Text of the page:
The first sardine cannery opened on Ocean View Avenue, Monterey in 1908—by the 1950s, overfishing forced the canneries to close their doors. The innovative Hovden Cannery was the last to close in 1973.
Almost 40 years later, Cannery Row (officially renamed after the John Steinbeck novel) is thriving again—this time as a popular historic attraction and marine life sanctuary. When my husband and I toured the Monterey Bay Aquarium last month I was amazed to see that the old Hovden Cannery building now houses a world-class aquarium dedicated to ocean research, education, and conservation.
The aquarium exhibits house over 600 animal species and thousands of plant species. My husband and I ogled forests of iridescent jellyfish, fanciful sea dragons, adorable sea otters, and more. The Open Sea exhibit, with its glittering cloud of sardines and spooky hammerhead sharks, was my personal favorite.
It’s mind-boggling to think on the incredible complexity of ocean life. Here at RTB, aquatic animals are a common topic for podcasts and blogs. More and more research is revealing how each species plays a role in maintaining Earth’s oceanic ecosystems—to the benefit of everyone on this planet.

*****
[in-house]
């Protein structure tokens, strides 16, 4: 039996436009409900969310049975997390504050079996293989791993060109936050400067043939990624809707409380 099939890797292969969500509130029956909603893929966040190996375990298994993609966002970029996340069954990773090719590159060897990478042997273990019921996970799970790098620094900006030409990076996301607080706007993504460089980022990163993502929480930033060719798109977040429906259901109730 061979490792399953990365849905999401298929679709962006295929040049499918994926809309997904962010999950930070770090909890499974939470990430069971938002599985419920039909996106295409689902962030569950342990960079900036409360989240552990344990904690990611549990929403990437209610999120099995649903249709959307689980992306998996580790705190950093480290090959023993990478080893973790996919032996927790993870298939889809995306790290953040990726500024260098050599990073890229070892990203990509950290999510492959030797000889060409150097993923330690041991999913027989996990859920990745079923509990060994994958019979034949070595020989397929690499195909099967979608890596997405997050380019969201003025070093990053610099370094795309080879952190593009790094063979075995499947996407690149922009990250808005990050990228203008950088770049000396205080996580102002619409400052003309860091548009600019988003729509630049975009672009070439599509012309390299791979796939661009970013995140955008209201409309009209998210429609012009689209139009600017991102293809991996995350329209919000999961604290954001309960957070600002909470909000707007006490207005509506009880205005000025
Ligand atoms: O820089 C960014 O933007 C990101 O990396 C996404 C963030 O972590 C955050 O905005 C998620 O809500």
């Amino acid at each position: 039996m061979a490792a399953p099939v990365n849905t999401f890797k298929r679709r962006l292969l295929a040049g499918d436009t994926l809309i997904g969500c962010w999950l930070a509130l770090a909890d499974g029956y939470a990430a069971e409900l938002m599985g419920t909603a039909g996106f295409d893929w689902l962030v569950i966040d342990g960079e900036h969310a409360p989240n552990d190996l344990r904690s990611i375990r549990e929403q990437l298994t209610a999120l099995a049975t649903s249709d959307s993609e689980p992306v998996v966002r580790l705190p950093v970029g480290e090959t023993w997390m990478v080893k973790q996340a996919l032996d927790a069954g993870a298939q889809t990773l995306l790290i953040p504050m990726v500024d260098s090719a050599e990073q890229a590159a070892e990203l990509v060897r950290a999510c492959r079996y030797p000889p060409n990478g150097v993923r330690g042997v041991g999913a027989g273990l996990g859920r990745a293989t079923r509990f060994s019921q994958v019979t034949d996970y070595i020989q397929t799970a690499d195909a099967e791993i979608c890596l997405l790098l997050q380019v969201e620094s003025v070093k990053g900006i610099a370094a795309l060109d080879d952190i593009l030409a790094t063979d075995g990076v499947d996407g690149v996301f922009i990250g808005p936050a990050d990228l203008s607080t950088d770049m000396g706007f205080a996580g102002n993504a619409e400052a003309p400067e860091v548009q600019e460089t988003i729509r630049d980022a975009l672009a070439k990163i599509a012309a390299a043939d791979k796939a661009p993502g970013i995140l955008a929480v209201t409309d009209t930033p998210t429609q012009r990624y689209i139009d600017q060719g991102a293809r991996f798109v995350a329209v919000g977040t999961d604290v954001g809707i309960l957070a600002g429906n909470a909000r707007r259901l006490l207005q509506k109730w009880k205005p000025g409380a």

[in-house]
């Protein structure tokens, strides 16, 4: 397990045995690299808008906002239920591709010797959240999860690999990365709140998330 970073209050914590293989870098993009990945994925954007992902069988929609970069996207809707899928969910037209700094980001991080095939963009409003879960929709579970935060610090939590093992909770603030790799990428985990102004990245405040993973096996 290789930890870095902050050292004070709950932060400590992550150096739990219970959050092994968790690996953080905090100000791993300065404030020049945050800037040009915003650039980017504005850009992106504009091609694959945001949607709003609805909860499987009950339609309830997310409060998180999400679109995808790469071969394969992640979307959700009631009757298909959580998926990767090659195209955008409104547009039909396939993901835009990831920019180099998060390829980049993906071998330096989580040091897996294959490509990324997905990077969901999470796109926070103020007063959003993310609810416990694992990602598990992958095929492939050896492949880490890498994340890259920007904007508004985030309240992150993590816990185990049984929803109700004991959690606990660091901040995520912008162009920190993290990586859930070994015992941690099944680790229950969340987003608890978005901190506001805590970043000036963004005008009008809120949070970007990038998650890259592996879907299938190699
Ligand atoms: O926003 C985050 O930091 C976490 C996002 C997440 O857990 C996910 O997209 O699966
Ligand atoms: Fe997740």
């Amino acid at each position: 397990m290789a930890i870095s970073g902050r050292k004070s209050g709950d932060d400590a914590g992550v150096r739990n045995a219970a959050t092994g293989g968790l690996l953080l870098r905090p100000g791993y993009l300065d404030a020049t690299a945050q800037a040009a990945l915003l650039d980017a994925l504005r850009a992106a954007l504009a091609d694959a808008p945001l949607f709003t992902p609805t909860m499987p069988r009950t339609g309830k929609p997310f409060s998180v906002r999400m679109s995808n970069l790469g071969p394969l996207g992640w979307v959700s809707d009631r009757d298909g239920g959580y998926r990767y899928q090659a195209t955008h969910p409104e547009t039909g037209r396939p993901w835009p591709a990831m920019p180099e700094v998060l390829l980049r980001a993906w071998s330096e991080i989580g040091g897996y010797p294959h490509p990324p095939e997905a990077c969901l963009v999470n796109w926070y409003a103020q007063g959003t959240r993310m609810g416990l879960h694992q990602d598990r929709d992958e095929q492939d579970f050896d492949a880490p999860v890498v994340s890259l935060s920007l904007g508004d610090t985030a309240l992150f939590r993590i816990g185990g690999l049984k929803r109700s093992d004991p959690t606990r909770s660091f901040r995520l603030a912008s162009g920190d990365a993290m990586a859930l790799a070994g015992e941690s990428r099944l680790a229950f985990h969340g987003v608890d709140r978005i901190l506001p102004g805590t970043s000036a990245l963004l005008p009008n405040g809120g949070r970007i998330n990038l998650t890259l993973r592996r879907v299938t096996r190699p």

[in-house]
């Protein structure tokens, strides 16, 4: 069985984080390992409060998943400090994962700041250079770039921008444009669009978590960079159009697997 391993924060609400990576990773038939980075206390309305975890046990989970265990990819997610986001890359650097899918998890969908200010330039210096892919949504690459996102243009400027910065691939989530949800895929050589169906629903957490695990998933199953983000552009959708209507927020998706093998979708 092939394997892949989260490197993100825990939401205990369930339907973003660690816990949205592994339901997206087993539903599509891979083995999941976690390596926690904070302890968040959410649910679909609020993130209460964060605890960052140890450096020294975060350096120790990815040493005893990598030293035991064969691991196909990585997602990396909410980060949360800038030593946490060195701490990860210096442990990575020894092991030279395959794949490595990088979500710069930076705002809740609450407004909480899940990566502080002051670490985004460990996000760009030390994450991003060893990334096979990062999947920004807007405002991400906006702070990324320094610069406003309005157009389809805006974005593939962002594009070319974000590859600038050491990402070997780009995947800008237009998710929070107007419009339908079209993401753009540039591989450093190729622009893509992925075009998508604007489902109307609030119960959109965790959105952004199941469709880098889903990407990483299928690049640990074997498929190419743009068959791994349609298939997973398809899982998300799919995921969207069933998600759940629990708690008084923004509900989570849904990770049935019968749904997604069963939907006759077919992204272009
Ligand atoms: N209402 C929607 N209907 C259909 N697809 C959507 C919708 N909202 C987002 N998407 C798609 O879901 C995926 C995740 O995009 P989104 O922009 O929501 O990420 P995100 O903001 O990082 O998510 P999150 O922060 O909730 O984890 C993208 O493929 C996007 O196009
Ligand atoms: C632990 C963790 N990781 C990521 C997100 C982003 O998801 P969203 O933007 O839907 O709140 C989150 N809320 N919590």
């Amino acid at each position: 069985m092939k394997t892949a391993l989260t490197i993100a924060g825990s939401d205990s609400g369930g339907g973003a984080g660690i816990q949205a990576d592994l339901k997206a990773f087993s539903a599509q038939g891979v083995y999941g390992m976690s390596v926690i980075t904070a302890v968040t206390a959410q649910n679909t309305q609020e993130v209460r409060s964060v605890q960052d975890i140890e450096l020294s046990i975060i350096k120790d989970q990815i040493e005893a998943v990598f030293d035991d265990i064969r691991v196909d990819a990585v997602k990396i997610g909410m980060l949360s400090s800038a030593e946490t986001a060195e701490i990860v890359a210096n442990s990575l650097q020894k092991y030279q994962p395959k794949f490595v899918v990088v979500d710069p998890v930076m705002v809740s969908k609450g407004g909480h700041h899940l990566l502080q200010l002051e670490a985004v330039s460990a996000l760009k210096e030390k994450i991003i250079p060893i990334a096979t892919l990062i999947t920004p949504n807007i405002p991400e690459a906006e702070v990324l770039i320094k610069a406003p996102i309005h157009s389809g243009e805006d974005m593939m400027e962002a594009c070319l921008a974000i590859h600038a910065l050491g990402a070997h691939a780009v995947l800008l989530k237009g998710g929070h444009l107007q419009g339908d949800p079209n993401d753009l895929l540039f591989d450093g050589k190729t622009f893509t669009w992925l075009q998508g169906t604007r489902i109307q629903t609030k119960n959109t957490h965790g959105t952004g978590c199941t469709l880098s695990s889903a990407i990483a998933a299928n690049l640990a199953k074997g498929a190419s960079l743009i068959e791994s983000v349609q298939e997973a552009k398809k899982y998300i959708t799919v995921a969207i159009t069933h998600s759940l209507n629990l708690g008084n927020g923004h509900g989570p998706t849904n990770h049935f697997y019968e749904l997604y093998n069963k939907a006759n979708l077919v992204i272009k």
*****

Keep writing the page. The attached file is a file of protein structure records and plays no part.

- Astrophysicist Jeff Zweerink reports on studies that show how marine animals, like jellyfish, help recycle nutrients by continually stirring up ocean water.
- Astronomer Hugh Ross expounds on the benefits of sperm whale excrement (yeah, that’s right) to oceanic food chains.
- Biochemist Fuz Rana writes on the convergent buoyancy mechanism shared by sperm whales and microscopic copepods and how it puts a dent in the argument for evolution.
The fine-tuned balance of oceanic ecosystems powerfully demonstrates the work of a Creator. Every feature is designed to work in sync with others and each organism has its place. I’m reminded of Romans 12 where Paul explains to believers that each has a place and purpose in the Christian family. Just as each believer’s service is important, so each ocean creature’s place in the ecosystem counts no matter how “small” its role seems.